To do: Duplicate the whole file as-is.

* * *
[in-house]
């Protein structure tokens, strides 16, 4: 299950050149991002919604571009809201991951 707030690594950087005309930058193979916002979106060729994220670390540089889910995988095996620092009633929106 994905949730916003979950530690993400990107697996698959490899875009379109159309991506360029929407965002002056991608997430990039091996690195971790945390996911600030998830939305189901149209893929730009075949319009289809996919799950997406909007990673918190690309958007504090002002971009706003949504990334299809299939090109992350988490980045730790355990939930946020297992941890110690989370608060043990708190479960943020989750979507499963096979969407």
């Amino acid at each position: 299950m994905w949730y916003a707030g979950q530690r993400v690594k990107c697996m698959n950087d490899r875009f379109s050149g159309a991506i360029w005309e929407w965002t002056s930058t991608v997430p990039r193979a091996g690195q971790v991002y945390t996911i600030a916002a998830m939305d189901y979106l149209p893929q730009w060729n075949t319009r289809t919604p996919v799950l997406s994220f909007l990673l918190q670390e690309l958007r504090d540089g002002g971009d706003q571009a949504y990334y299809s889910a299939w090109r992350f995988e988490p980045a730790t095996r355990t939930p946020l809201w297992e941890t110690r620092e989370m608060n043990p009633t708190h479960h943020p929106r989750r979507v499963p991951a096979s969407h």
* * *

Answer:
[in-house]
């Protein structure tokens, strides 16, 4: 299950050149991002919604571009809201991951 707030690594950087005309930058193979916002979106060729994220670390540089889910995988095996620092009633929106 994905949730916003979950530690993400990107697996698959490899875009379109159309991506360029929407965002002056991608997430990039091996690195971790945390996911600030998830939305189901149209893929730009075949319009289809996919799950997406909007990673918190690309958007504090002002971009706003949504990334299809299939090109992350988490980045730790355990939930946020297992941890110690989370608060043990708190479960943020989750979507499963096979969407």
């Amino acid at each position: 299950m994905w949730y916003a707030g979950q530690r993400v690594k990107c697996m698959n950087d490899r875009f379109s050149g159309a991506i360029w005309e929407w965002t002056s930058t991608v997430p990039r193979a091996g690195q971790v991002y945390t996911i600030a916002a998830m939305d189901y979106l149209p893929q730009w060729n075949t319009r289809t919604p996919v799950l997406s994220f909007l990673l918190q670390e690309l958007r504090d540089g002002g971009d706003q571009a949504y990334y299809s889910a299939w090109r992350f995988e988490p980045a730790t095996r355990t939930p946020l809201w297992e941890t110690r620092e989370m608060n043990p009633t708190h479960h943020p929106r989750r979507v499963p991951a096979s969407h």